rules guidelines for MPs.
Here’s a challenge for the shiny, new Conservative party and their claims to aspire to a new standard of transparency; this information is already in the public domain, and CCHQ could within hours produce a list of every candidate they fielded, how they split the costs of posters, and on what basis they justify this split. While they’re about it, they could also publish the relevant advice to these candidates that Zac Goldsmith heralds as ‘standard’.
Or (and I think this is far more likely) they could compel the ‘great ignored’ to fuss about and ferret out the details on a candidate-by-candidate basis in the hopes of masking any corruption in their ranks.
*UPDATE (5pm) – Finally found a picture of one of Zac Goldsmith’s posters in Flickr. It does indeed say ‘Vote Conservative’ on the bottom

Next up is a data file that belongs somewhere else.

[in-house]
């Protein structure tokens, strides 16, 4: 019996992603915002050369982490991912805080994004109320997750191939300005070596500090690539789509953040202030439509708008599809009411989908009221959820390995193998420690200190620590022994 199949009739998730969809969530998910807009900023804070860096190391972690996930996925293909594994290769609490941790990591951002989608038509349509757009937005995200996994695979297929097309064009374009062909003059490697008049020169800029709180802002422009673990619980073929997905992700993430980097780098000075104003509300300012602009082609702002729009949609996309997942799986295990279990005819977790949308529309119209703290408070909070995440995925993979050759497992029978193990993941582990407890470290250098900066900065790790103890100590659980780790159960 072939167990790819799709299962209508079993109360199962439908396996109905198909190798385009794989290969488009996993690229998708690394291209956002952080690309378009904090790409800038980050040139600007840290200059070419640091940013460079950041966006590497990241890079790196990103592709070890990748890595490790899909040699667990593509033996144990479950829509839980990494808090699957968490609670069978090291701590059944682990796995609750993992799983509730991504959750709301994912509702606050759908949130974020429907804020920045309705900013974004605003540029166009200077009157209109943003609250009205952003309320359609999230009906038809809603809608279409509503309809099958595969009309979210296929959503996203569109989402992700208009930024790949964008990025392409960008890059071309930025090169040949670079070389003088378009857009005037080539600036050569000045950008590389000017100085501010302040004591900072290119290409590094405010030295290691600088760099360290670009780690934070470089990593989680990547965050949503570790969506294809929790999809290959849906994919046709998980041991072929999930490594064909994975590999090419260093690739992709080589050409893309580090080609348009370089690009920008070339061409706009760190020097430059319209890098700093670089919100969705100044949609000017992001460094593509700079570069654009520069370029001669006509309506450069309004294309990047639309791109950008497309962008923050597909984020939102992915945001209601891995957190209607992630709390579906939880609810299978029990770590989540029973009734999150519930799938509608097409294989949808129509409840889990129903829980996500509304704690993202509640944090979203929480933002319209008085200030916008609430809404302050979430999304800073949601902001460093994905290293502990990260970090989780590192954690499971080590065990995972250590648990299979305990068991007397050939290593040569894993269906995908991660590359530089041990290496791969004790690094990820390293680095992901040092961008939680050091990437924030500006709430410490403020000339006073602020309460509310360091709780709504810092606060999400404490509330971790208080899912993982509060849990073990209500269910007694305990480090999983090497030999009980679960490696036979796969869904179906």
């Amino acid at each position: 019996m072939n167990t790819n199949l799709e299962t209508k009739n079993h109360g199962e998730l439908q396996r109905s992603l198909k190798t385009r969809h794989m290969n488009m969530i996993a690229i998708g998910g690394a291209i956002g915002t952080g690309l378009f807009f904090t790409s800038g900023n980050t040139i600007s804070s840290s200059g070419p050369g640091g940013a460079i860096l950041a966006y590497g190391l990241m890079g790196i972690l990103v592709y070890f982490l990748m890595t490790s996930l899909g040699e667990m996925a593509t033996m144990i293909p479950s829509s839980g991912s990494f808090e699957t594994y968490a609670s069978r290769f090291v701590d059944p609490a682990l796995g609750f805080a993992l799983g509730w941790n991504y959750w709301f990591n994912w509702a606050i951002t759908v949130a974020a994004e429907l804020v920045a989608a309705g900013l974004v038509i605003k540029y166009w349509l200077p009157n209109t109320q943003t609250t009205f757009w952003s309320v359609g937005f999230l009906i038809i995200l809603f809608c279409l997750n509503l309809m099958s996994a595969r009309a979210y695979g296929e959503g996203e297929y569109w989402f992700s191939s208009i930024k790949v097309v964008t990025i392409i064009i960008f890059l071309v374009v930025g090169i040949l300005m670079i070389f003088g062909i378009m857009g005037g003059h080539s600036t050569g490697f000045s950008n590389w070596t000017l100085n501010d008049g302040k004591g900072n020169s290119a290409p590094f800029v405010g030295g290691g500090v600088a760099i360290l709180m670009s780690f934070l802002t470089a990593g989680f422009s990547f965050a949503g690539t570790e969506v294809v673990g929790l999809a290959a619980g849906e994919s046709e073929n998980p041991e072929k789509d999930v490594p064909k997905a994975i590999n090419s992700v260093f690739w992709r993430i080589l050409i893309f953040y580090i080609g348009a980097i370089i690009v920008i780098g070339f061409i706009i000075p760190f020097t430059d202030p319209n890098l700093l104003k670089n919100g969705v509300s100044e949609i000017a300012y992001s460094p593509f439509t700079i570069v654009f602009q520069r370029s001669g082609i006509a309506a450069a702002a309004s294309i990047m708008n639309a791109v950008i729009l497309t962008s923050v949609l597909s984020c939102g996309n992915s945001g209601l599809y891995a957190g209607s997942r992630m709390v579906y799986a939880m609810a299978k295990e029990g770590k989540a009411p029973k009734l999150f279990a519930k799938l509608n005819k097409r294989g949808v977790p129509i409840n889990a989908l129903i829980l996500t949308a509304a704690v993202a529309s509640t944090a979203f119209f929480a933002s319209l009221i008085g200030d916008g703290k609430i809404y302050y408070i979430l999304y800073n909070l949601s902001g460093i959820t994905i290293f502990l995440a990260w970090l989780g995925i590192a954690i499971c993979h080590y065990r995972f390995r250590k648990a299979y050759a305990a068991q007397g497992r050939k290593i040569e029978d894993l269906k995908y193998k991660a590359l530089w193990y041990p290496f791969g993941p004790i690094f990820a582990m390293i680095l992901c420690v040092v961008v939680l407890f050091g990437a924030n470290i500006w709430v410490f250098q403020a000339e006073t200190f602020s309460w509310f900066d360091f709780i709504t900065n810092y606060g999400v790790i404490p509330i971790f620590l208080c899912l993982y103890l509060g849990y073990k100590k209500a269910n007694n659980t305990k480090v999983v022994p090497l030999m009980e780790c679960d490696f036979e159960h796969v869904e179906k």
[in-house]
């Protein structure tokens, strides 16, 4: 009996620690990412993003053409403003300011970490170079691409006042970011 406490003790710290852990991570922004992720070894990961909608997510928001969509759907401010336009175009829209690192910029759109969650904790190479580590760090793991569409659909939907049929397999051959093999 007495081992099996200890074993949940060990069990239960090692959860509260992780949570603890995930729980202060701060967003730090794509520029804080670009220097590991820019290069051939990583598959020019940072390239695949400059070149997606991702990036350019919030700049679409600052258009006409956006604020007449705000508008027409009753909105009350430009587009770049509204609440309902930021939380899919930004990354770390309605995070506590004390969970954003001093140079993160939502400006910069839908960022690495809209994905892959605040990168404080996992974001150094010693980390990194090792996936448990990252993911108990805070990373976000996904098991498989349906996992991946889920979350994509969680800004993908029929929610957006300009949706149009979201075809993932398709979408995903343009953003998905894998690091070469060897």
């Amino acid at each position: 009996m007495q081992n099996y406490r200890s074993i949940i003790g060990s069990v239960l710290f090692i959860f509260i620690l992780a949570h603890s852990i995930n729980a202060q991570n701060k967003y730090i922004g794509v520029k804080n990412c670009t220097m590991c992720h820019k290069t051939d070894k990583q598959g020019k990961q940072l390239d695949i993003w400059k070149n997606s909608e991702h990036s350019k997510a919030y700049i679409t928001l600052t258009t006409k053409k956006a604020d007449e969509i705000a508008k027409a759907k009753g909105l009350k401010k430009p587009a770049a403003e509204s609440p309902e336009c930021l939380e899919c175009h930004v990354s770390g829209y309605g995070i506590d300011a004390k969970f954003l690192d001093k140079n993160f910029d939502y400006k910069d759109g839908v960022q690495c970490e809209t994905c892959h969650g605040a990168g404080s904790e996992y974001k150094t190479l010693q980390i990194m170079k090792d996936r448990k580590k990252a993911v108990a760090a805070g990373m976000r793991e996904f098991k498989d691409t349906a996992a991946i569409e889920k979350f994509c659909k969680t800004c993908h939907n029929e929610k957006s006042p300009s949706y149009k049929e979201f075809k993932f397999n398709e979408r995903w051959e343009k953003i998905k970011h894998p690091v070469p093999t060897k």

half quarter, so he does have that going for him.
UPDATE (23 Jul) – Channel 4 and the Bureau of Investigative Journalism have discovered that Conservative MP Daniel Byles cut the £2,300 bill for his posters to less than £700 on his declaration on the basis that he plans to use them in two future elections. Move over, Paul the
Psychic Precognitive Octopus.
Meanwhile, Anne Milton’s office insist that I refer any questions to the Guildford Conservative Association, but they in turn have told me that I cannot expect any answers for over a month, because the agent, Jackie Porter, is on holiday until the end of August.
And CCHQ? They clammed up a few days ago after making some vague claims suggesting that the ‘standard’ advice Zac Goldsmith spoke of came directly from the Electoral Commission.